Jul 252010

Rabbi Tzvi Meisels is widely known in Chicago for his efforts to reestablish the Orthodox community on the West Side, and later in Albany Park, based on the model of Eastern Europe’s pre-World War II communities.

Yet his extraordinary efforts to uphold Judaism began long before on the other side of the Atlantic – and even inside Auschwitz.

When he was summoned to report for a transport to the infamous death camp, Rabbi Meisels took only one possession: his tallit.

Upon arrival in Auschwitz, he and his family had all of their earthly possessions taken away, including Rabbi Meisel’s precious tallit.

But later he asked to work in the warehouses, and there, sure enough, as he sorted through the piles of confiscated goods, he came across his tallit.

He then came up with a daring plan to smuggle it out.  Rabbi Meisels managed to trim the large prayer shawl and make it into a tallit katan, a four-cornered garment that also has tzitzit, wearing it under his uniform. He continued to wear it every day, despite the terrible danger were he to be discovered.

One day a Russian kapo working under the Nazis noticed that Rabbi Meisel’s uniform seemed bulkier than usual. He pulled up the hapless rabbi’s shirt and discovered the contraband – the tzitzit. Enraged, he started beating and cursing the Jew, demanding to know what he was wearing.

Rabbi Meisels managed to stammer out the words, “A Gutt-kleid — a Godly garment.”

This admission enraged the kapo even more. He dragged the Jew to his bunker and proceeded to pummel him without mercy.

“You pig!” he screamed. “You have the audacity to tell me that you’re wearing a Godly garment? Where is your God in this world? What has He done for you, leaving you at the mercy of this death and destruction? How dare you tell me there is a God!”

The kapo fell silent for a moment, and then he made Rabbi Meisels an offer.

“I am giving you one chance. If you can prove to me that God exists, despite this hell we are experiencing, then I will let you go. But if not, I will finish you off right here and now.”

Rabbi Meisels prayed silently for Divine guidance, and then he said: “Let me tell you a parable. There once was a skilled surgeon who could perform amazing operations that would cure people of the worst ailments. One day, a shoemaker was in the operating theater, watching the surgeon’s every move. The shoemaker watched as he made incisions into perfectly intact skin. How ridiculous to cut into healthy tissue! he thought. I only cut into damaged leather when I need to repair it!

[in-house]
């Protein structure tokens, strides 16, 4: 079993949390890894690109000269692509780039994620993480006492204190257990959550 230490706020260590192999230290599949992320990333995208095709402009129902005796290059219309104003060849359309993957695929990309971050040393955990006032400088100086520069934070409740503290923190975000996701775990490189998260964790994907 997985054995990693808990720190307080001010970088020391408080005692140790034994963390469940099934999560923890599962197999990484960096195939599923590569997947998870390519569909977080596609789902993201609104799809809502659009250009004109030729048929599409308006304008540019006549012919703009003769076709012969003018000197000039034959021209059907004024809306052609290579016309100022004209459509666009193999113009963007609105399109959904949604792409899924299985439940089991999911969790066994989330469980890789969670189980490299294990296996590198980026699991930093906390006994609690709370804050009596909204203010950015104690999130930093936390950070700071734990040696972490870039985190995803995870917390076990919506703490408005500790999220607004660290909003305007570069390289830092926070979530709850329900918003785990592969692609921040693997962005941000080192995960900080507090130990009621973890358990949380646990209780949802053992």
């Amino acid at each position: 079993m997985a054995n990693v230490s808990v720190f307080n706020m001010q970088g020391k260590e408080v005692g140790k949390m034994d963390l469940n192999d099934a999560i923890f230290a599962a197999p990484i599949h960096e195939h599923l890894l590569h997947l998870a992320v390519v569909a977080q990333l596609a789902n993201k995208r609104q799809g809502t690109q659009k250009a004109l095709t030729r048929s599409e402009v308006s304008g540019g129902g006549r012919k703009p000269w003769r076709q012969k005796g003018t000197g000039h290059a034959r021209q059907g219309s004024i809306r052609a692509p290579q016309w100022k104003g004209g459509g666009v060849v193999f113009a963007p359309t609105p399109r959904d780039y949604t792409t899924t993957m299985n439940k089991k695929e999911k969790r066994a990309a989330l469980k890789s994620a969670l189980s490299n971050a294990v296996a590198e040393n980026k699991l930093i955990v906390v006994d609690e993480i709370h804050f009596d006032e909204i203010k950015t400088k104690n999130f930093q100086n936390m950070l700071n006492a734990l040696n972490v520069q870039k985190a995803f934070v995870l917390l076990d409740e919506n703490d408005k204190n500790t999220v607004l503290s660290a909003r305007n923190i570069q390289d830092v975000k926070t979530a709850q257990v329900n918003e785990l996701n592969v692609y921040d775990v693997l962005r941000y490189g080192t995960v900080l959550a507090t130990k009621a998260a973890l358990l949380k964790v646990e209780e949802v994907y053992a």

“‘What a foolish, inept surgeon!’ the shoemaker concluded.

“In this world, we are like that ignorant shoemaker,” Rabbi Meisels concluded. “We don’t have the slightest inkling of the ways in which God runs the world. Sometimes we see Him cutting into what appears to be healthy tissue, and we are beside ourselves. But of course He knows infinitely more than we could possibly know.”

I now have a first-person “tallit in Auschwitz” story to share. Today, at one of our Jerusalem suppliers, a man came in to buy a tallit with a nice silver atara. He heard the prices then made a phone call, switching to accented Hebrew.

“Do you want the real silver atara or silver coating?”

I once worked as a Hebrew-English translator for many years, so I noted the Hebrewism. In Hebrew they use the term “tzipui kesef,” which literally means “silver covered.” I was about to turn to him and say, “They’ll understand you better if you say, ‘sterling silver or plated silver,'” but I held my tongue.

He went for the sterling silver atara, which cost about $500. Then he started explaining to the employee that it has to be a nice tallit, because tomorrow he would be bringing it to Poland, where it would be worn by a Holocaust survivor scheduled to say Kaddish during the inauguration ceremony for a new exhibit at Block 27 at the Auschwitz museum. Prime Minister Binyamin Netanyahu, a number of Israel ministers and various Polish political figures are expected to attend.

He said it would be a momentous day for the Holocaust survivor, whose entire family perished.

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